How Australia can reduce diabetes-related amputations

Rates of diabetes amputations have risen 30% over the past decade. justinicus

Diabetes is arguably the nation’s greatest public health challenge, affecting over one million Australians.

People with diabetes have high sugar levels in the blood which can damage nerves and blood vessels. In the legs, this damage can cause a lack of feeling and poor circulation to the feet, both of which can lead to foot ulcers, infections and eventually amputations. Foot disease affects more Australians than any other major diabetes complication, aside from cardiovascular disease.

Consider this: if every Australian with diabetes and foot disease formed a city they would fill Canberra. If everyone in a hospital tonight with a diabetic foot ulcer was admitted to one hospital they would fill Canberra Hospital. And there are enough Australians scheduled for a diabetes-related amputation today to make up the entire Canberra Raiders rugby league team.

Our study, published this week in the Journal of Foot & Ankle Research, confirms that far from improving, Australian diabetes amputation rates (amputations per 100,000 people) have increased 30% over the past decade.

Australia ranks poorly by international standards. While there are nine diabetes amputations per 100,000 people in the United Kingdom and an average of 12 in the developed world, ours is the second worst in the developed world, with 18 amputations per 100,000 people.

We can do more to reduce the rates of diabetes amputations and prevent the social and financial toll it takes on our community.

Lessons from abroad

Studies consistently show it’s possible to reduce diabetes foot-related amputations, hospitalisation and costs by 50% to 85% when best practice strategies are implemented. The United Kingdom and the Netherlands, for instance, have amputation rates about half of ours because these strategies are embedded into their health systems.

Put simply, these strategies focus on making sure doctors, nurses and, importantly, podiatrists work together as a team and use the best treatment tools. Podiatrists are health professionals who are specially trained to manage foot disease and research suggests are a lynchpin to managing diabetes foot disease.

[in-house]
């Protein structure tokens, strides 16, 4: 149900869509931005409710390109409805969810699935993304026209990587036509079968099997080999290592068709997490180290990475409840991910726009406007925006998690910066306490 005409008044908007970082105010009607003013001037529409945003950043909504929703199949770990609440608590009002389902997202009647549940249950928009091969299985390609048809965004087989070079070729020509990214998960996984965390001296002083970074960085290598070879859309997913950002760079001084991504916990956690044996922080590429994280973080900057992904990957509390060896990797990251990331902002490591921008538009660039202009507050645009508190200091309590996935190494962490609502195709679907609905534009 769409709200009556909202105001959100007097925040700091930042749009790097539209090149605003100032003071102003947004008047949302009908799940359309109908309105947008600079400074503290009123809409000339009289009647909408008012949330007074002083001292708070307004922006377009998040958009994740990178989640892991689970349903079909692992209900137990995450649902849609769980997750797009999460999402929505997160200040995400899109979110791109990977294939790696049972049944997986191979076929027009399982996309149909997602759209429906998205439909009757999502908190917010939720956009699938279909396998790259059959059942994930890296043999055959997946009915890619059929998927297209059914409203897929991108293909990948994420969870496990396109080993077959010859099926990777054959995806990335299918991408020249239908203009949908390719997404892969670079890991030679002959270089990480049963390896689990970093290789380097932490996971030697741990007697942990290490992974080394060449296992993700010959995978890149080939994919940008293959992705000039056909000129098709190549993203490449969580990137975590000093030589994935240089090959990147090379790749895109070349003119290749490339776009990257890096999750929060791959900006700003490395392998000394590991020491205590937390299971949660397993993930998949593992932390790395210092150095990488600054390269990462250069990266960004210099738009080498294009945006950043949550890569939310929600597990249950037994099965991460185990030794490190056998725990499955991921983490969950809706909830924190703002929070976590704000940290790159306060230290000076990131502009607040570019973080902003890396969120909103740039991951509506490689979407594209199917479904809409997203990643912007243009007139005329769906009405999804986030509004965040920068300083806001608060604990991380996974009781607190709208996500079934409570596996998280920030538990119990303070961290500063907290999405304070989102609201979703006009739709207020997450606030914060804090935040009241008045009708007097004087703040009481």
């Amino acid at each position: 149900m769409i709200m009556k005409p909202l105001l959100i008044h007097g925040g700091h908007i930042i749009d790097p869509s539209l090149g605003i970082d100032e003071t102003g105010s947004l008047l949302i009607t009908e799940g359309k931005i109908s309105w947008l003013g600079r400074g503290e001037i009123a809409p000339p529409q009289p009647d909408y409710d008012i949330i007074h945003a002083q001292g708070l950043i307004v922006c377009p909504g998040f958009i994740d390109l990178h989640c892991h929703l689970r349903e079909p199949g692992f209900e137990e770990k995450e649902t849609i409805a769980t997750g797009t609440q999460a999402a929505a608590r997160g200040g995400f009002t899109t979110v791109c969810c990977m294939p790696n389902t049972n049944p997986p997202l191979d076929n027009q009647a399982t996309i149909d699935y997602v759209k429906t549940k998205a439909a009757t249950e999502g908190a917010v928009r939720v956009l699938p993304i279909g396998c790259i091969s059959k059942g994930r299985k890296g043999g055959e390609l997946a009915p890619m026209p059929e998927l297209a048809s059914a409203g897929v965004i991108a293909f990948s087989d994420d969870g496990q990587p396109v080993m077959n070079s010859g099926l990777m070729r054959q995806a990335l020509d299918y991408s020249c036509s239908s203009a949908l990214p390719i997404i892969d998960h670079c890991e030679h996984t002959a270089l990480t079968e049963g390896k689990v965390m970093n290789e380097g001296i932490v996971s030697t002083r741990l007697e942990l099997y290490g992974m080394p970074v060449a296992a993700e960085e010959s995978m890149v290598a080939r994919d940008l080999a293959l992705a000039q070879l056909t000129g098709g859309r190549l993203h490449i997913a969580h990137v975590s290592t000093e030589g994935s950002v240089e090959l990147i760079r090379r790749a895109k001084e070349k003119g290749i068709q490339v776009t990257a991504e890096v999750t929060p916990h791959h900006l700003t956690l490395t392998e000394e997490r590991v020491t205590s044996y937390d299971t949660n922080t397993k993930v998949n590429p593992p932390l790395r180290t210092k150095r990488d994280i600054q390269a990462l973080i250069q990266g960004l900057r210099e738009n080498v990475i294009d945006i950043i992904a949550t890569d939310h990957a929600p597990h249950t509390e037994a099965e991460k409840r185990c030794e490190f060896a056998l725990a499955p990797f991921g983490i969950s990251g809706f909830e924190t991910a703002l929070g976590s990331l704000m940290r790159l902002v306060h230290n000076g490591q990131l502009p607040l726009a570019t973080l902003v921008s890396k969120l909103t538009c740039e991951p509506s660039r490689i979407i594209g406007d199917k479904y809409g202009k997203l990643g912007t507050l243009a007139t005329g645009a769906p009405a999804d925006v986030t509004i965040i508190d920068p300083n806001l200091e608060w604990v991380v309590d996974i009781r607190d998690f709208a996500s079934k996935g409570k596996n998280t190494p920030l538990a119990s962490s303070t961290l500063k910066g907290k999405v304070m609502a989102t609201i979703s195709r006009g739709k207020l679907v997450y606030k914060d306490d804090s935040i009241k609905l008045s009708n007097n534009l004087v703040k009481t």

Multidisciplinary foot care teams, and better use of podiatrists, have been consistently shown to prevent and heal many more foot ulcers than professionals working on these problems alone. The Netherlands has actually shown the more teams and podiatrists you have, the less amputations and hospitalisations you get.

But these teams also need the best tools to treat these problems. These include more effective wound dressings and devices to offload pressure such as moon boots, casts, insoles and special shoes.

This all sounds expensive. But large economic studies have found that if you paid for the best diabetes teams and tools in the world, and still only prevented 25% of these amputations and hospitalisations, the health system would still be ahead financially. This surplus comes from saving $13,000 per foot ulcer admission and $26,000 per amputation that you were paying before. And in human terms, untold harm is avoided.

Australia has the second highest rate of diabetes amputations in the developed world. bark

Attempts to solve the problem

Studies in locations as diverse as Melbourne and Mt Isa have shown the same big reductions in amputation and hospitalisation, when using these same simple “teams and tools” strategies.

The Australian government even recommended these same “cost saving” strategies in the inaugural strategic diabetes report back in 1998 and claimed we could expect a 50% amputation reduction in a decade.

No less than ten expert national groups have since recommended these same strategies. And the National Health and Medical Research Council (NHMRC) endorsed the research base of these strategies in national diabetes foot guideline recommendations – twice. Yet, rates of diabetic amputation continue to rise.

So what’s the hold up? Unfortunately, only one half of these NHMRC diabetes foot guideline recommendations are funded by Medicare. Yet, in contrast, all the NHMRC guideline recommendations for other diabetes complications are Medicare funded.

Simple solutions

The first step is to publicly fund all NHMRC-guideline researched recommendations for diabetes foot management as they are (and rightly so) for other diabetes complications. The Medicare funding of these recommendations will provide the incentive for the many more foot teams and tools we so urgently need in our communities.

We also need to publish an annual national diabetes amputation rate. Studies suggest publishing these rates has driven change in other nations.

In fact, international groups are now monitoring national diabetes amputation rates as a key performance indicator of an “effective (national) health system”. So maybe it’s time for an Australian mydiabetes or myfoot website.

We’ve just seen the Denticare debate produce a much needed $4bn investment in Australia’s dental problem. It wouldn’t take a tenth of that invested into a national diabetes foot care program to prevent countless avoidable diabetes hospitalisations and amputations.

It’s time for a “Footicare” debate to break the silence on this national health challenge.

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